What does Plan B mean for schools? How new rules affect children and nativity plays

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It comes as experts warn cases of the omicron Covid strain are doubling in just 2.5 to three days – with the government stressing changes are not a lockdown and pupils must remain in school

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Boris Johnson announces move to ‘Plan B’ for Covid restrictions

Boris Johnson last night brought in new ‘Plan B’ coronavirus restrictions, with new rules on vaccine passports, face coverings and work from home advice.

It comes as experts warn cases of the omicron Covid strain are doubling in just 2.5 to three days – up from seven days for the Delta variant.

New Plan B rules urge people to work from home from Monday, wear face masks in more settings from Friday and show vaccine passports to gain entrance to some venues.

Health Secretary Sajid Javid said the new strain “has made the virus an even more formidable foe” and although there are only 568 confirmed Omicron cases in the UK, “we know the actual number of infections will be significantly higher.”

Boris Johnson stressed the new restrictions were not a lockdown and said children would not be taken out of school and Christmas school events would not be cancelled.

But how could the new rules affect your school life for you and your children? We answer some of your questions here

Secondary pupils and teachers are advised to wear masks in communal areas
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Face coverings

While face coverings in schools are not mandated, the National Union of Teachers and the government advise masks to be worn by pupils and staff in secondary communal areas and by primary school staff in communal areas.

They say this should be extended to secondary classrooms for staff and students.

Social distancing and bubbles

Earlier in the year, schoolchildren were placed in groups of or ‘bubbles’ in order to prevent mixing – while all lessons remained in one classroom so children were not moving around the school.

Under Plan B, there is no guidance for bubbles to return – meaning if a single pupil in a specific cohort tests positive with Covid, the entire class or year does not need to isolate at home.

Some schools have reportedly halted larger, in-person staff meetings in order to cut down on unnecessary mixing of staff.

Nativity plays are still allowed to go ahead
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Assemblies and nativity plays

As we head further into December, many children and parents will be gearing up for the annual Christmas nativity play.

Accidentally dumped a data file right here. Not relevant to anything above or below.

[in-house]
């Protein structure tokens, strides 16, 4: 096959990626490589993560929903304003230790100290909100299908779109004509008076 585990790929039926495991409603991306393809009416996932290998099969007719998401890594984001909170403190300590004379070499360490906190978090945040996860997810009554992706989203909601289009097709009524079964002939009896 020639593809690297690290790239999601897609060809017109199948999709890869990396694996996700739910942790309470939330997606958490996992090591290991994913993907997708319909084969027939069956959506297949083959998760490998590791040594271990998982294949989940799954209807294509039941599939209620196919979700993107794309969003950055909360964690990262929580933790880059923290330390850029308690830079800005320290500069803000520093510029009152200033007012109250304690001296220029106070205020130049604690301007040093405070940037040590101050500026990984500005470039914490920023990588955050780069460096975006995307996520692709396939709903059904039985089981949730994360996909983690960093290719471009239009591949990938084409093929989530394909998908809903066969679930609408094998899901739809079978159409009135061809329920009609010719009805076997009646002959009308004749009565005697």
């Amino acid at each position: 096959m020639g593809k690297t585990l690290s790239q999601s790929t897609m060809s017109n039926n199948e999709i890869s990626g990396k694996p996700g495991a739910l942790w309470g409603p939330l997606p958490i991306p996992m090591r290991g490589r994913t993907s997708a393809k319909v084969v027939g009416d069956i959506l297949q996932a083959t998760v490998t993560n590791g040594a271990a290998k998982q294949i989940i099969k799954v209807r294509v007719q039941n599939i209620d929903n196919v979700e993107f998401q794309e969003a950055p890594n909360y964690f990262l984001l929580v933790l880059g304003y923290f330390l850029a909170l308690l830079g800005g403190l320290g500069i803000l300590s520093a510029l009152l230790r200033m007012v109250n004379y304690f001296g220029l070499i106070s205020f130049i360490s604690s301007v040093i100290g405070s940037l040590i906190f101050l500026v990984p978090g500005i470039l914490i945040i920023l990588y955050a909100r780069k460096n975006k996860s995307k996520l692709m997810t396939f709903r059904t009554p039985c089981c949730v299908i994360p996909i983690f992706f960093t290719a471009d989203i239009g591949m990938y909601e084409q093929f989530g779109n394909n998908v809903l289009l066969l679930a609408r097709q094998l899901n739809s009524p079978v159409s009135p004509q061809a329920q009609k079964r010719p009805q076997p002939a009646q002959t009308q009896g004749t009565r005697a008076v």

And if you’re looking forward to seeing your little one on-stage, then it’s good news as nativity plays can still go ahead.

When asked about nativity shows, Boris Johnson said: “In my view they should not be. They should follow the guidance of course, but we’re not saying, we don’t want kids to be taken out of school before the end of term, not that there’s very long to go now, we don’t want nativity plays to be cancelled.”

However, some schools in recent weeks have issued guidance for parents attending the Christmas events -while others have asked parents to log-in online to watch the plays instead of in person.

Falkirk Council has banned school events and trips in the run up to Christmas in a bid to limit the spread of coronavirus, the Daily Record reports.

However, one devastated mum has launched a petition against the decision to bar parents from the play at Kinnaird Primary School, in Larbert, near Falkirk, Scotland, on December 2.

Debbie Sneddon, whose son Cameron, five, is set to play a shepherd, said parents will miss precious memories’ if they are not allowed to attend.

Pupils are expected to. undergo onsite testing when they return after Christmas
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Testing

Testing in schools has not changed under Plan B, with most schools now testing pupils twice a week via lateral flow tests at home.

When pupils return from the Christmas break, current plans mean they will take one test in school.

Currently, anybody identified as a close contact of a suspected or confirmed case of the Omicron variant will be required to self-isolate and book a PCR test, reports Schools Week.

However, the government plans to introduce daily contact testing “as soon as possible” as an alternative for Omicron close contacts who are fully vaccinated, or under the age of 18 years and six months.

Inspections

However, some schools in recent weeks have issued guidance for parents attending the Christmas events
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Inspections of schools are expected to be cancelled.

The cancellations cover schools, early years and colleges. Inspections will only go ahead if there are safeguarding concerns.

Ofsted has confirmed secondary schools will not be inspected, unless there are urgent concerns, during the first week of schools’ return in January.

The cancellations in January will allow for onsite pupil testing in secondaries.

An Ofsted email states: “Ofsted inspections will continue to play an important role in providing independent assurance as schools and colleges continue to respond to the pandemic.”

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George Holan

George Holan is chief editor at Plainsmen Post and has articles published in many notable publications in the last decade.

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